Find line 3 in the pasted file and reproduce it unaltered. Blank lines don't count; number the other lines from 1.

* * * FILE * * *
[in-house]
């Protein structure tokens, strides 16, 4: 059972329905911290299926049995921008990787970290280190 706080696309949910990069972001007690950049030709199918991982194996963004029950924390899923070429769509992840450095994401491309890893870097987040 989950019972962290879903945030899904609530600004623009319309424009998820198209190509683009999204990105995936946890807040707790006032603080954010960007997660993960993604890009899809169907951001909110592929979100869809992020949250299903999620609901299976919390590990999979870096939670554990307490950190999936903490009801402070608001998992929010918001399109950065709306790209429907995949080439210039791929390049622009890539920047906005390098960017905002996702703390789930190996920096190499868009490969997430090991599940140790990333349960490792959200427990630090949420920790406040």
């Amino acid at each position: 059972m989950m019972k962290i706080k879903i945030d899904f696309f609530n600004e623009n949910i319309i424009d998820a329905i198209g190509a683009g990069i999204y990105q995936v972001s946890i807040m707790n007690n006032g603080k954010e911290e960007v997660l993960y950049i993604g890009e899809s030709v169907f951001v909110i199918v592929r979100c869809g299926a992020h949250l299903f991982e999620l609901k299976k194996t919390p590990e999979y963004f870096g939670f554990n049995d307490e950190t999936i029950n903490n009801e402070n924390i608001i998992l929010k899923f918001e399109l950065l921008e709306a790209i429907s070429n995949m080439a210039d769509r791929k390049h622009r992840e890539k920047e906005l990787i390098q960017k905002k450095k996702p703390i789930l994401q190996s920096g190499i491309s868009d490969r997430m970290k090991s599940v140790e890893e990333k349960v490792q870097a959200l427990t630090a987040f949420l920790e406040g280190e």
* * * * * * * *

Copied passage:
């Amino acid at each position: 059972m989950m019972k962290i706080k879903i945030d899904f696309f609530n600004e623009n949910i319309i424009d998820a329905i198209g190509a683009g990069i999204y990105q995936v972001s946890i807040m707790n007690n006032g603080k954010e911290e960007v997660l993960y950049i993604g890009e899809s030709v169907f951001v909110i199918v592929r979100c869809g299926a992020h949250l299903f991982e999620l609901k299976k194996t919390p590990e999979y963004f870096g939670f554990n049995d307490e950190t999936i029950n903490n009801e402070n924390i608001i998992l929010k899923f918001e399109l950065l921008e709306a790209i429907s070429n995949m080439a210039d769509r791929k390049h622009r992840e890539k920047e906005l990787i390098q960017k905002k450095k996702p703390i789930l994401q190996s920096g190499i491309s868009d490969r997430m970290k090991s599940v140790e890893e990333k349960v490792q870097a959200l427990t630090a987040f949420l920790e406040g280190e």